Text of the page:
The second-most expensive campaign in Maine history is a debate over energy infrastructure.
- Maine voters will decide whether to move forward with a high-voltage transmission line to move hydropower from Quebec to Massachusetts.
- Lobbying campaigns are being funded largely by rival energy groups.
- The transmission line, New England Clean Energy Connect, received all its state and federal permits and began construction earlier this year.
By Brett Walton, Circle of Blue – October 28, 2021
The future of electric power in New England, or at least a piece of it, is the subject of a highly contested referendum in Maine.
Central Maine Power, having secured its state and federal permits, already started construction on New England Clean Energy Connect, a 145-mile-long, high-voltage transmission line stretching from the Canadian border to Lewiston. If completed, the line will deliver hydropower generated in Quebec to Massachusetts, in order to fulfill the state’s clean energy goals. A small fraction of the power, about 5 percent, will go to Maine.
What stands in its way? Question 1, appearing on the November 2 ballot thanks to a citizen petition and thousands of signatures, seeks to halt the development. It asks whether Maine voters want “to ban the construction of high-impact electric transmission lines in the Upper Kennebec Region.”
Voting yes has other consequences. It would require a two-thirds vote of the Legislature to approve such projects in the future. And it would apply the two-thirds vote retroactively to projects approved since 2014.
High-impact electric transmission lines, for the referendum’s purposes, are defined several ways, including those that are 50 miles or more in length and those that are not built primarily for electric reliability.
Groups opposing the transmission line — and thus supporting the referendum — do so on several grounds. They recoil at the trees that would be cut, even though those forests are largely commercial timberlands. They think that low-carbon goals could be met by generating more renewable power within New England. In sum, they think that Maine, which is not the primary user of the electricity, is paying too high a cost.
“We are not an extension cord for Massachusetts and the CMP Corridor is a terrible deal for Maine,” wrote Rep. Jennifer Poirier, a Republican in the State House who represents a district just east of the transmission corridor.
The principal campaign group opposing the project is Mainers for Local Power, which spent $24.3 million through October 27 and is led by energy companies NextEra, Calpine, and Vistra. NextEra operates a natural gas plant and several solar facilities in Maine, while Calpine and Vistra operate natural gas plants in the state.
Advocates, on the other hand, say the transmission line is a vital springboard to a low-carbon future. They claim annual reductions of 3 million metric tons of carbon dioxide, equivalent to 700,000 vehicles. They boast about construction jobs, local tax revenue, and side benefits in the deal such as $170 million for rural broadband, rate relief, and electric vehicle infrastructure. They worry that scrapping the project after it was approved by state and federal regulators would set a bad precedent for the state and subject future permitting decisions to partisan politics.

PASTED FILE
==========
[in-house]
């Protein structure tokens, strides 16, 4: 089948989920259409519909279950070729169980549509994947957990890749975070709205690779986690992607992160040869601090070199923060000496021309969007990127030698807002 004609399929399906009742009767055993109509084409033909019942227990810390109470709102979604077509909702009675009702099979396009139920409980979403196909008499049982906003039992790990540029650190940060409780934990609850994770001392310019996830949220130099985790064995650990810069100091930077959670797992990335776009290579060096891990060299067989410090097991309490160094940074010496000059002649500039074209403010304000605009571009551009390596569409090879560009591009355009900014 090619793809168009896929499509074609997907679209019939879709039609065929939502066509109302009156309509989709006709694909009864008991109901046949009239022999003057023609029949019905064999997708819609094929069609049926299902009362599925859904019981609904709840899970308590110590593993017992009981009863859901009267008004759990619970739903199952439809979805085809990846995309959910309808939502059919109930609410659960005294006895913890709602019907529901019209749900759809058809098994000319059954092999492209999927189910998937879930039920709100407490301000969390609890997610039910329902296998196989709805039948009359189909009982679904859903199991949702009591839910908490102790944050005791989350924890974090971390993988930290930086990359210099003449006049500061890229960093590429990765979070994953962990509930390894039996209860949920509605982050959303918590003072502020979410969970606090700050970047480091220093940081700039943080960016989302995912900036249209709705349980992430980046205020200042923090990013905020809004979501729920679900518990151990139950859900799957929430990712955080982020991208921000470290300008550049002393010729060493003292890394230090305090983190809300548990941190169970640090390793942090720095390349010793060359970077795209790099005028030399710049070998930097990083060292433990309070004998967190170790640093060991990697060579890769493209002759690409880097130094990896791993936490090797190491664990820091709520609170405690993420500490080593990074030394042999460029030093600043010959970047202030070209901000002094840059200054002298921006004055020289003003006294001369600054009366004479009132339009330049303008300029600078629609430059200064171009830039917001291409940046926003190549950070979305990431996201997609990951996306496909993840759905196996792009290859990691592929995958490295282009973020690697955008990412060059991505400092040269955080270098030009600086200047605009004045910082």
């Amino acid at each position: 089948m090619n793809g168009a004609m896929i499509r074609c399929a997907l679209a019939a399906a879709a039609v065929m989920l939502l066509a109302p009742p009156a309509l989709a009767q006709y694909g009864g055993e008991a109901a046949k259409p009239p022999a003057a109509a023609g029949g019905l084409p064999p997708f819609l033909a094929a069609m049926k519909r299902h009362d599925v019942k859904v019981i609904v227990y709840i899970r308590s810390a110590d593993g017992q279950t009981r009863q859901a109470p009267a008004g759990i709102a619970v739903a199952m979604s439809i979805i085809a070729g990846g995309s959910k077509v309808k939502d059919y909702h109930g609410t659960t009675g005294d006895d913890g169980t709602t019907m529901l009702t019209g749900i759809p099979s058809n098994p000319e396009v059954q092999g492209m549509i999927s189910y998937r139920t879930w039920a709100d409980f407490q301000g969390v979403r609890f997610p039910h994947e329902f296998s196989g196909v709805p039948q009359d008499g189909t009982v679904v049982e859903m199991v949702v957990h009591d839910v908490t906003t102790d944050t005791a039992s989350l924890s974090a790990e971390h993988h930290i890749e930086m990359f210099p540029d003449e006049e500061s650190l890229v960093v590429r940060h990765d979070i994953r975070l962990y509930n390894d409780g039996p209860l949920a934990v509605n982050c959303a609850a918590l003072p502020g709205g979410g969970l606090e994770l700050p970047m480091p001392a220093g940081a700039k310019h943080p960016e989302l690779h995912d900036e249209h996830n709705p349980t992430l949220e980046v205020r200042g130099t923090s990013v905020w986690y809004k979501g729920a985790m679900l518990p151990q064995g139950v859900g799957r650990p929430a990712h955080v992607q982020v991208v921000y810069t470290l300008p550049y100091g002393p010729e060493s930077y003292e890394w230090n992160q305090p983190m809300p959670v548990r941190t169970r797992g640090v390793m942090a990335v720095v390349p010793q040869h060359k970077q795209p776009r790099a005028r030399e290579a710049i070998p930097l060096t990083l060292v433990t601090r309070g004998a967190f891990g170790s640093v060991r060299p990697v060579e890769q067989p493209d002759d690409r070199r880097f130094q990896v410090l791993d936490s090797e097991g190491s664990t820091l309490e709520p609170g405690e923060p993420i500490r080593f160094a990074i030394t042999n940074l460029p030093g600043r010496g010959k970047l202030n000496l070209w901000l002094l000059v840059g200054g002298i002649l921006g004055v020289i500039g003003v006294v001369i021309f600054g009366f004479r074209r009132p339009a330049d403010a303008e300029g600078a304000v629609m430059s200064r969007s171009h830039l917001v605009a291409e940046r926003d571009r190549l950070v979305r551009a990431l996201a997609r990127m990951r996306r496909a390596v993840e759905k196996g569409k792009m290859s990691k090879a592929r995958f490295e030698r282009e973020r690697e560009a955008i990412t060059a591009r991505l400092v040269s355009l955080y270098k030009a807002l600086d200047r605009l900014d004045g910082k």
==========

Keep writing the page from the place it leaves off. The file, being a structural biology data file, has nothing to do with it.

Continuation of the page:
Proponents of the transmission line have spent more money on their campaign. Through October 27, Clean Energy Matters, Hydro-Québec Maine Partnership, Mainers for Fair Laws, and Vote No to Protect Maine have collectively spent about $80.9 million, largely raised from the companies who would benefit from the project.
All that spending adds up. According to the Bangor Daily News, the transmission line referendum is the second-most expensive election campaign in state history, behind the 2020 U.S. Senate race.
In approving the transmission line application, the Maine Department of Environmental Protection reduced the width of the corridor from 150 feet to 54 feet along the forested Segment 1, which begins at the Canadian border and ends 53 miles away at The Forks. This is the only new segment of the route. The other two-thirds is expansion of an existing transmission corridor.
The DEP also ordered Central Maine Power to conserve 40,000 acres in western Maine and spend nearly $1.9 million to aid fish movement by replacing road culverts.
The ballot measure is the second attempt by campaigners for a statewide referendum on transmission lines. An effort in 2020 was invalidated by the Maine Supreme Court.
Brett writes about agriculture, energy, infrastructure, and the politics and economics of water in the United States. He also writes the Federal Water Tap, Circle of Blue’s weekly digest of U.S. government water news. He is the winner of two Society of Environmental Journalists reporting awards, one of the top honors in American environmental journalism: first place for explanatory reporting for a series on septic system pollution in the United States(2016) and third place for beat reporting in a small market (2014). He received the Sierra Club’s Distinguished Service Award in 2018. Brett lives in Seattle, where he hikes the mountains and bakes pies. Contact Brett Walton